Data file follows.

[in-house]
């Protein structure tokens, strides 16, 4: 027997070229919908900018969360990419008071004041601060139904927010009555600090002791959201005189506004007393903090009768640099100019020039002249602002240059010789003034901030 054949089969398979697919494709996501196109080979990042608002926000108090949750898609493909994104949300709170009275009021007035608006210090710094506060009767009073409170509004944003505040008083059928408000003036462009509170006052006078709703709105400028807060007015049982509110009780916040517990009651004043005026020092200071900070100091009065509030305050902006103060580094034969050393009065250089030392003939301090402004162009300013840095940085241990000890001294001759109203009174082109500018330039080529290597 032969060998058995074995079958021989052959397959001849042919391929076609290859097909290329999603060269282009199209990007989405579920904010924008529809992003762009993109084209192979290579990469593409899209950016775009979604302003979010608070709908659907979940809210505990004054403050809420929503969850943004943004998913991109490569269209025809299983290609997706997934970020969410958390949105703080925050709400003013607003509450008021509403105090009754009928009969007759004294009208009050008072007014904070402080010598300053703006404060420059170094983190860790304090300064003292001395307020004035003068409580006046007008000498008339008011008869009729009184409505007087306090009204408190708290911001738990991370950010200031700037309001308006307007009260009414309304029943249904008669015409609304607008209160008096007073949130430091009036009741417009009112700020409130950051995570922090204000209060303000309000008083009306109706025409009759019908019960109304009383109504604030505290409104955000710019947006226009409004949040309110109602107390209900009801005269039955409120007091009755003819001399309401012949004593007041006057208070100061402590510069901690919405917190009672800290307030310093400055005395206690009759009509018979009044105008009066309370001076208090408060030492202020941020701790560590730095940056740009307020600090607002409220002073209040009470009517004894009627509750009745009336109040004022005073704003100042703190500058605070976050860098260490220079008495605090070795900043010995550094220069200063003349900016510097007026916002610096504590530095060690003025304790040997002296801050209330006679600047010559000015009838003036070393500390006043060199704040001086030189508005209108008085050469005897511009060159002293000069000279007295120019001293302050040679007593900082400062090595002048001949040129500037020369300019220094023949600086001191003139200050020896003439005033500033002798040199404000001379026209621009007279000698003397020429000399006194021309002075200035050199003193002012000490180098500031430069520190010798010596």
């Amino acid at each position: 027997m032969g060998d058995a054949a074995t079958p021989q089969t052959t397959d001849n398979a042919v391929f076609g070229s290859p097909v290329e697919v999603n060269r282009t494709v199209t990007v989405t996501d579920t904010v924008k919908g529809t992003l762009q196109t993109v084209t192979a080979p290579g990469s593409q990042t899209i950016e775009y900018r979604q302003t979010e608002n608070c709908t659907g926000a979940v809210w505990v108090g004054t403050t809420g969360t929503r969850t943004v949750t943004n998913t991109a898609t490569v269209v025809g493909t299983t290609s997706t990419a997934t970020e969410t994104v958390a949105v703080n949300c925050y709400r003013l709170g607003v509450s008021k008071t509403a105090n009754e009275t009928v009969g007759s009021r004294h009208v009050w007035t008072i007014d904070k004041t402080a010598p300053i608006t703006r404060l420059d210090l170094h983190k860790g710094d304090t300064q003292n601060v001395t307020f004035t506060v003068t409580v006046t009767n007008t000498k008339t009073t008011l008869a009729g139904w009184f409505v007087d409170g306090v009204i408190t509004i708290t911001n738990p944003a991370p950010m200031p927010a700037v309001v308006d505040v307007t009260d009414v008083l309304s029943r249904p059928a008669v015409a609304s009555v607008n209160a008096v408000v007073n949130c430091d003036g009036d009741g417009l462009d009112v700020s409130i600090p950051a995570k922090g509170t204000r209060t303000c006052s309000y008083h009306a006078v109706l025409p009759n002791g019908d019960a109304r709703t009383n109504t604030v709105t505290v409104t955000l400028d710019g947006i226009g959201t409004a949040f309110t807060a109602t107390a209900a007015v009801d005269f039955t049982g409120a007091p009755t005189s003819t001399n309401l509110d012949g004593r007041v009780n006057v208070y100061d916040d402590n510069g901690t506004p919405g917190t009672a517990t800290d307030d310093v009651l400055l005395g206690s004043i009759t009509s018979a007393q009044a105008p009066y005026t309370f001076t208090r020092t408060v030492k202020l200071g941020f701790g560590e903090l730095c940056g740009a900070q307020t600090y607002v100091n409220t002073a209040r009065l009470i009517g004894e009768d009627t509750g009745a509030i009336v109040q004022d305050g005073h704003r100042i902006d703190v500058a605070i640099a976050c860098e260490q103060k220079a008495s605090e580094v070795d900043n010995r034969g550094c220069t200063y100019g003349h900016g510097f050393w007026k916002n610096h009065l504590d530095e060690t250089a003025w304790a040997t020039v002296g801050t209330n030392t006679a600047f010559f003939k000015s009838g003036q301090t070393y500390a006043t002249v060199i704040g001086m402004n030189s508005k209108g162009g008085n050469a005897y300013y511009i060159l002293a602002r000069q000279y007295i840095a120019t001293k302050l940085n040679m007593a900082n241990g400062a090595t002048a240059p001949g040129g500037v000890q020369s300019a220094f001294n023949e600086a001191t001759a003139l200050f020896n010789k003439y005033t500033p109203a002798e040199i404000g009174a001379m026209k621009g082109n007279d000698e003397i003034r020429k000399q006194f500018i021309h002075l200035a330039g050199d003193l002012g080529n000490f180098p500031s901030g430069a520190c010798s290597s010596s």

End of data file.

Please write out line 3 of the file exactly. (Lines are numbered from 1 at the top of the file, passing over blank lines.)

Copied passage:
């Amino acid at each position: 027997m032969g060998d058995a054949a074995t079958p021989q089969t052959t397959d001849n398979a042919v391929f076609g070229s290859p097909v290329e697919v999603n060269r282009t494709v199209t990007v989405t996501d579920t904010v924008k919908g529809t992003l762009q196109t993109v084209t192979a080979p290579g990469s593409q990042t899209i950016e775009y900018r979604q302003t979010e608002n608070c709908t659907g926000a979940v809210w505990v108090g004054t403050t809420g969360t929503r969850t943004v949750t943004n998913t991109a898609t490569v269209v025809g493909t299983t290609s997706t990419a997934t970020e969410t994104v958390a949105v703080n949300c925050y709400r003013l709170g607003v509450s008021k008071t509403a105090n009754e009275t009928v009969g007759s009021r004294h009208v009050w007035t008072i007014d904070k004041t402080a010598p300053i608006t703006r404060l420059d210090l170094h983190k860790g710094d304090t300064q003292n601060v001395t307020f004035t506060v003068t409580v006046t009767n007008t000498k008339t009073t008011l008869a009729g139904w009184f409505v007087d409170g306090v009204i408190t509004i708290t911001n738990p944003a991370p950010m200031p927010a700037v309001v308006d505040v307007t009260d009414v008083l309304s029943r249904p059928a008669v015409a609304s009555v607008n209160a008096v408000v007073n949130c430091d003036g009036d009741g417009l462009d009112v700020s409130i600090p950051a995570k922090g509170t204000r209060t303000c006052s309000y008083h009306a006078v109706l025409p009759n002791g019908d019960a109304r709703t009383n109504t604030v709105t505290v409104t955000l400028d710019g947006i226009g959201t409004a949040f309110t807060a109602t107390a209900a007015v009801d005269f039955t049982g409120a007091p009755t005189s003819t001399n309401l509110d012949g004593r007041v009780n006057v208070y100061d916040d402590n510069g901690t506004p919405g917190t009672a517990t800290d307030d310093v009651l400055l005395g206690s004043i009759t009509s018979a007393q009044a105008p009066y005026t309370f001076t208090r020092t408060v030492k202020l200071g941020f701790g560590e903090l730095c940056g740009a900070q307020t600090y607002v100091n409220t002073a209040r009065l009470i009517g004894e009768d009627t509750g009745a509030i009336v109040q004022d305050g005073h704003r100042i902006d703190v500058a605070i640099a976050c860098e260490q103060k220079a008495s605090e580094v070795d900043n010995r034969g550094c220069t200063y100019g003349h900016g510097f050393w007026k916002n610096h009065l504590d530095e060690t250089a003025w304790a040997t020039v002296g801050t209330n030392t006679a600047f010559f003939k000015s009838g003036q301090t070393y500390a006043t002249v060199i704040g001086m402004n030189s508005k209108g162009g008085n050469a005897y300013y511009i060159l002293a602002r000069q000279y007295i840095a120019t001293k302050l940085n040679m007593a900082n241990g400062a090595t002048a240059p001949g040129g500037v000890q020369s300019a220094f001294n023949e600086a001191t001759a003139l200050f020896n010789k003439y005033t500033p109203a002798e040199i404000g009174a001379m026209k621009g082109n007279d000698e003397i003034r020429k000399q006194f500018i021309h002075l200035a330039g050199d003193l002012g080529n000490f180098p500031s901030g430069a520190c010798s290597s010596s």